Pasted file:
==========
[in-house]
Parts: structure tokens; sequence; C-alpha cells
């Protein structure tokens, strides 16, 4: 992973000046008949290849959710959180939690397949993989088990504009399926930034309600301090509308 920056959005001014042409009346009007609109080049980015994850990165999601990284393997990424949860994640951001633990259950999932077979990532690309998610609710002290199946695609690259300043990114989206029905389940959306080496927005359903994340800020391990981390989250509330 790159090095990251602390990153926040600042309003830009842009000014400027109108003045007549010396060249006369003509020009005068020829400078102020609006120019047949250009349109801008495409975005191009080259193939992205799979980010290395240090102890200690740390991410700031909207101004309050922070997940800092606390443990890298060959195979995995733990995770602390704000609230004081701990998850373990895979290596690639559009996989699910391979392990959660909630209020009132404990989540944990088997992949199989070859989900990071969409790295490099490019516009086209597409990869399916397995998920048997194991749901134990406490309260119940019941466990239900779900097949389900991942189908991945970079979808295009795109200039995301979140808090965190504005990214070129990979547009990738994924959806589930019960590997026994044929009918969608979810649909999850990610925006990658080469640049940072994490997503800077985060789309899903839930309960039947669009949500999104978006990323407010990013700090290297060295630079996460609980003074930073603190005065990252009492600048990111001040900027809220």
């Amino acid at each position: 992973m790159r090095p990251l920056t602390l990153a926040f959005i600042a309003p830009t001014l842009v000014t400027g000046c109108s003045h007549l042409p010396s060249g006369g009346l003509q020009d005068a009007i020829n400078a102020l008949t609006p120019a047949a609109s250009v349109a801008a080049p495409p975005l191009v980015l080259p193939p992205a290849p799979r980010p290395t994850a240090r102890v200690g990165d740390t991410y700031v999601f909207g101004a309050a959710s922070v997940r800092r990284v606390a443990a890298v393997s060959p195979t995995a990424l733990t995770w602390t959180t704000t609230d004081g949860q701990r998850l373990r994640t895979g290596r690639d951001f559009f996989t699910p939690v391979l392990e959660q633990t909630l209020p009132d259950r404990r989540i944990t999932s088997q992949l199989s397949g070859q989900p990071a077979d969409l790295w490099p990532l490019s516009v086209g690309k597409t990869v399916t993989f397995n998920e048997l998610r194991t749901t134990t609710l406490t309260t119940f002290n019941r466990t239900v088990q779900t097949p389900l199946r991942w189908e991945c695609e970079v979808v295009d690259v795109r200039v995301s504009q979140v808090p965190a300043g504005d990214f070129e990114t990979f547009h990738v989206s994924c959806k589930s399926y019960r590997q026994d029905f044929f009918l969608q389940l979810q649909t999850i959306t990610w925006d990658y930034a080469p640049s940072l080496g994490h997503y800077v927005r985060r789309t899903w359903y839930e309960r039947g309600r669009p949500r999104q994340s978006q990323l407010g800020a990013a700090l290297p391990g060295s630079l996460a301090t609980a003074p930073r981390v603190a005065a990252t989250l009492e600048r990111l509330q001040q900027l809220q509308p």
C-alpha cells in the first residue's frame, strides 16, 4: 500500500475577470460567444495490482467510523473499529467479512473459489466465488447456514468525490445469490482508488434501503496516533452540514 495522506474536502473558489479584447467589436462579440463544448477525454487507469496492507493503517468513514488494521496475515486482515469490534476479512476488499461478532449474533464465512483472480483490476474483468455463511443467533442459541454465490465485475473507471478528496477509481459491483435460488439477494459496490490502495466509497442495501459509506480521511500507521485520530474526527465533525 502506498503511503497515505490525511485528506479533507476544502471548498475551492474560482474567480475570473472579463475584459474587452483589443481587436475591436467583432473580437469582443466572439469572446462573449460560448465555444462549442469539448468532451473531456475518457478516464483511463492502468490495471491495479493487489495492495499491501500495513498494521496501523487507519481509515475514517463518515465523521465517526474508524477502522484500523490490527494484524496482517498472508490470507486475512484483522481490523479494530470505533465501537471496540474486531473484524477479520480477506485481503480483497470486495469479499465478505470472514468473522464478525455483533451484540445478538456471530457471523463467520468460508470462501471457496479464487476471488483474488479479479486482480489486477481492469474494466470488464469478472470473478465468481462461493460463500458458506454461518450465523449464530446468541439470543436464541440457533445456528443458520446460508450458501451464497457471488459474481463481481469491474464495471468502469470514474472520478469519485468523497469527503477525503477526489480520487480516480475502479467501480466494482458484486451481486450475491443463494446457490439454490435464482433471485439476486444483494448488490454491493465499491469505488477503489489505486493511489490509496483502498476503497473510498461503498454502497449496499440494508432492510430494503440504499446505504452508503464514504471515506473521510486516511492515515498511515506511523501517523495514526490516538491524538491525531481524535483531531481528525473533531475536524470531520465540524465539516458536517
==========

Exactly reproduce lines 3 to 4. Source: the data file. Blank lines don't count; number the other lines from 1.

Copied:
């Protein structure tokens, strides 16, 4: 992973000046008949290849959710959180939690397949993989088990504009399926930034309600301090509308 920056959005001014042409009346009007609109080049980015994850990165999601990284393997990424949860994640951001633990259950999932077979990532690309998610609710002290199946695609690259300043990114989206029905389940959306080496927005359903994340800020391990981390989250509330 790159090095990251602390990153926040600042309003830009842009000014400027109108003045007549010396060249006369003509020009005068020829400078102020609006120019047949250009349109801008495409975005191009080259193939992205799979980010290395240090102890200690740390991410700031909207101004309050922070997940800092606390443990890298060959195979995995733990995770602390704000609230004081701990998850373990895979290596690639559009996989699910391979392990959660909630209020009132404990989540944990088997992949199989070859989900990071969409790295490099490019516009086209597409990869399916397995998920048997194991749901134990406490309260119940019941466990239900779900097949389900991942189908991945970079979808295009795109200039995301979140808090965190504005990214070129990979547009990738994924959806589930019960590997026994044929009918969608979810649909999850990610925006990658080469640049940072994490997503800077985060789309899903839930309960039947669009949500999104978006990323407010990013700090290297060295630079996460609980003074930073603190005065990252009492600048990111001040900027809220």
């Amino acid at each position: 992973m790159r090095p990251l920056t602390l990153a926040f959005i600042a309003p830009t001014l842009v000014t400027g000046c109108s003045h007549l042409p010396s060249g006369g009346l003509q020009d005068a009007i020829n400078a102020l008949t609006p120019a047949a609109s250009v349109a801008a080049p495409p975005l191009v980015l080259p193939p992205a290849p799979r980010p290395t994850a240090r102890v200690g990165d740390t991410y700031v999601f909207g101004a309050a959710s922070v997940r800092r990284v606390a443990a890298v393997s060959p195979t995995a990424l733990t995770w602390t959180t704000t609230d004081g949860q701990r998850l373990r994640t895979g290596r690639d951001f559009f996989t699910p939690v391979l392990e959660q633990t909630l209020p009132d259950r404990r989540i944990t999932s088997q992949l199989s397949g070859q989900p990071a077979d969409l790295w490099p990532l490019s516009v086209g690309k597409t990869v399916t993989f397995n998920e048997l998610r194991t749901t134990t609710l406490t309260t119940f002290n019941r466990t239900v088990q779900t097949p389900l199946r991942w189908e991945c695609e970079v979808v295009d690259v795109r200039v995301s504009q979140v808090p965190a300043g504005d990214f070129e990114t990979f547009h990738v989206s994924c959806k589930s399926y019960r590997q026994d029905f044929f009918l969608q389940l979810q649909t999850i959306t990610w925006d990658y930034a080469p640049s940072l080496g994490h997503y800077v927005r985060r789309t899903w359903y839930e309960r039947g309600r669009p949500r999104q994340s978006q990323l407010g800020a990013a700090l290297p391990g060295s630079l996460a301090t609980a003074p930073r981390v603190a005065a990252t989250l009492e600048r990111l509330q001040q900027l809220q509308p």